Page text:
The latest polls show a dead heat between Mitt Romney and Newt Gingrich in Florida, but when the presidential primary votes are counted Tuesday only one will lay claim to the 50 Florida delegates to the GOP national convention in Tampa.
So what? Well, ultimately the primary season is a contest for who can secure the 1,144 delegates required to win the nomination. If Gingrich and Romney continue the way they're going, the race could be a drawn-out fight for every last delegate.
That in turn could lead to an unlikely but entirely plausible nightmare for the Republican National Committee — with Florida once again being at the center of a bitter vote counting dispute.
The question boils down to this: Did the RNC properly allow the Republican Party of Florida to decree its primary a winner-take-all contest for Florida delegates? Or should Florida's 50 delegates in fact be divvied up proportionally by each candidate's share of the primary vote?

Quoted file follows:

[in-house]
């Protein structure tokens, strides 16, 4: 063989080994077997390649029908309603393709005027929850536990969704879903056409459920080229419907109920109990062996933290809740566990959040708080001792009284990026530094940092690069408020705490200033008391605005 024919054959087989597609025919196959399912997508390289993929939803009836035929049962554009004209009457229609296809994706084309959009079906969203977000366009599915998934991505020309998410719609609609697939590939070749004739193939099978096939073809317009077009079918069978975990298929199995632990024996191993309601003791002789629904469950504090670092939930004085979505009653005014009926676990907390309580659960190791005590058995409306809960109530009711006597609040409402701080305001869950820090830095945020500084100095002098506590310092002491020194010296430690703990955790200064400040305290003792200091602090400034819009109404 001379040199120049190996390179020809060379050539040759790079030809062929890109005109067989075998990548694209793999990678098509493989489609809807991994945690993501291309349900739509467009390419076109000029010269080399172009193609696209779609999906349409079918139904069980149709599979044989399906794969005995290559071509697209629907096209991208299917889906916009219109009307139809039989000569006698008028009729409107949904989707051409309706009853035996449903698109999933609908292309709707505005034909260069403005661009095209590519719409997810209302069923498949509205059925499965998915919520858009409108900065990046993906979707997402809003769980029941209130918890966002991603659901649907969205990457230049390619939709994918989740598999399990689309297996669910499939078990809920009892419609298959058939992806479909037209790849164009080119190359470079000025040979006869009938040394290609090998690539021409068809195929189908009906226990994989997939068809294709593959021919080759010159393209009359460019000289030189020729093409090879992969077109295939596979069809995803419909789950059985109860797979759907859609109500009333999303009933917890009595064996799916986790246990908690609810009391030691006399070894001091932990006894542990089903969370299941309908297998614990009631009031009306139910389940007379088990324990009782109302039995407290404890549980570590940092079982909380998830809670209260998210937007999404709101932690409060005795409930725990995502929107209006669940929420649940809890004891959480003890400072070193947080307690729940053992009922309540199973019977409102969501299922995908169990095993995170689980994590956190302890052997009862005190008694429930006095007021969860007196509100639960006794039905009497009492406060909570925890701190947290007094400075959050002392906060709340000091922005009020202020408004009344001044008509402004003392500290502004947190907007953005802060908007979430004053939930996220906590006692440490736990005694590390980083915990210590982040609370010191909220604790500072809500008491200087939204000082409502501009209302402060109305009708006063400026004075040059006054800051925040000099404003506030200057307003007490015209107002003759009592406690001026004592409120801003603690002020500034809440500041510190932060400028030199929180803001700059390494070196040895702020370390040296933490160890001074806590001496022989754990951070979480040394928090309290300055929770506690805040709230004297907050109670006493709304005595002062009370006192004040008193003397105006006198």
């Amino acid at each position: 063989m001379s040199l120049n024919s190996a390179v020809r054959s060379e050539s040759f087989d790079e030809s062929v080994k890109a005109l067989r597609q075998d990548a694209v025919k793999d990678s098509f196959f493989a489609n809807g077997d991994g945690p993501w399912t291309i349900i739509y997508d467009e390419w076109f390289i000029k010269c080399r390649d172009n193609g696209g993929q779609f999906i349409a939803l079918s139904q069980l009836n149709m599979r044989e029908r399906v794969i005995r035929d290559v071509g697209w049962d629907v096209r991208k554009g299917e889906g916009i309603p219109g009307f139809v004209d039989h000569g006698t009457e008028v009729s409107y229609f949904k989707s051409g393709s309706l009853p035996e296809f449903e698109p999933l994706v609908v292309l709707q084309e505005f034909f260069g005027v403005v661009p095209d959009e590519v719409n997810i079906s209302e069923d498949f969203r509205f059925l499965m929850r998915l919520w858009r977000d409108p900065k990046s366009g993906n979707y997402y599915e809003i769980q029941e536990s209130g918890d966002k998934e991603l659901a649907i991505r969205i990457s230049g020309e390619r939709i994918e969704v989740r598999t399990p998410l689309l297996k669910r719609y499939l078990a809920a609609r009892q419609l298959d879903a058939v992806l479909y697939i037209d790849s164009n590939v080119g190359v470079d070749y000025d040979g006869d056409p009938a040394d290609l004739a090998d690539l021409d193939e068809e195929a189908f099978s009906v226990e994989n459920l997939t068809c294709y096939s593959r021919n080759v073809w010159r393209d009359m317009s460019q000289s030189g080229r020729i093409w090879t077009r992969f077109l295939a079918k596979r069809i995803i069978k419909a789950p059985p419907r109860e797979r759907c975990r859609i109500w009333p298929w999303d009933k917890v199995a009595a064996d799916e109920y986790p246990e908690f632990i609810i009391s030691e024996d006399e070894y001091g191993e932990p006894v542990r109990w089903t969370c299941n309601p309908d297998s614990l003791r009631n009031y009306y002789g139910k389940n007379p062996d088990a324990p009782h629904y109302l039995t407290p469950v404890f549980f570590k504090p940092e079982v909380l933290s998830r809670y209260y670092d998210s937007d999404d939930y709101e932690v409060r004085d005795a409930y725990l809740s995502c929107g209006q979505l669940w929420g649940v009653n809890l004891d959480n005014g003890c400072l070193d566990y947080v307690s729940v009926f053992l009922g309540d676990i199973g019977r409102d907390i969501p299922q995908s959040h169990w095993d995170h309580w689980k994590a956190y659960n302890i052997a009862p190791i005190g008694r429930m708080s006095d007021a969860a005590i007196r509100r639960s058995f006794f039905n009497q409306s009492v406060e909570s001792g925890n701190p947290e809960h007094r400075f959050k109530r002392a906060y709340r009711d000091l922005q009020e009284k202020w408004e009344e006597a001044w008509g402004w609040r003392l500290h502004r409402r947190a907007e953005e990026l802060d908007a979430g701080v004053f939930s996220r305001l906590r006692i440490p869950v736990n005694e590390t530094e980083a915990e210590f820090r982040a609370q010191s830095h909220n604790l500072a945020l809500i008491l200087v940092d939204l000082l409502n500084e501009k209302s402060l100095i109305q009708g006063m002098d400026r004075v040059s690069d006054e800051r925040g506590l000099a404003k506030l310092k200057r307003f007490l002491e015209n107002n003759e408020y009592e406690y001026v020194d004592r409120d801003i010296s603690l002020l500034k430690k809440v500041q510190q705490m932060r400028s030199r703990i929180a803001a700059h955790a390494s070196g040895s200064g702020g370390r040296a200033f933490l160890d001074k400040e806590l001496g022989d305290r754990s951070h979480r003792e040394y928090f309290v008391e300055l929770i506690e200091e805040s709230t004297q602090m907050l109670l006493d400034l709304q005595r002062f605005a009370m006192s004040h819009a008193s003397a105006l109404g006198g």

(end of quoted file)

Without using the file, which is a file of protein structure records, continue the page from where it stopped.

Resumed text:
"The rule is absolutely clear — it should be proportional,'' said former RNC Chairman Michael Steele, who led the national party when the rules were drawn up.
Yes, it sounds like an arcane debate about the minutiae of party rules. But if you're the candidate who spends million of dollars and finishes a close second in Florida, it matters a lot whether the winner leaves Florida with 50 more delegates than you or five. And if the primary turns out to be a long slog where only 50 delegates separate the two front-runners, the Florida delegates could determine the nominee.
"It could be a mess," said Steele.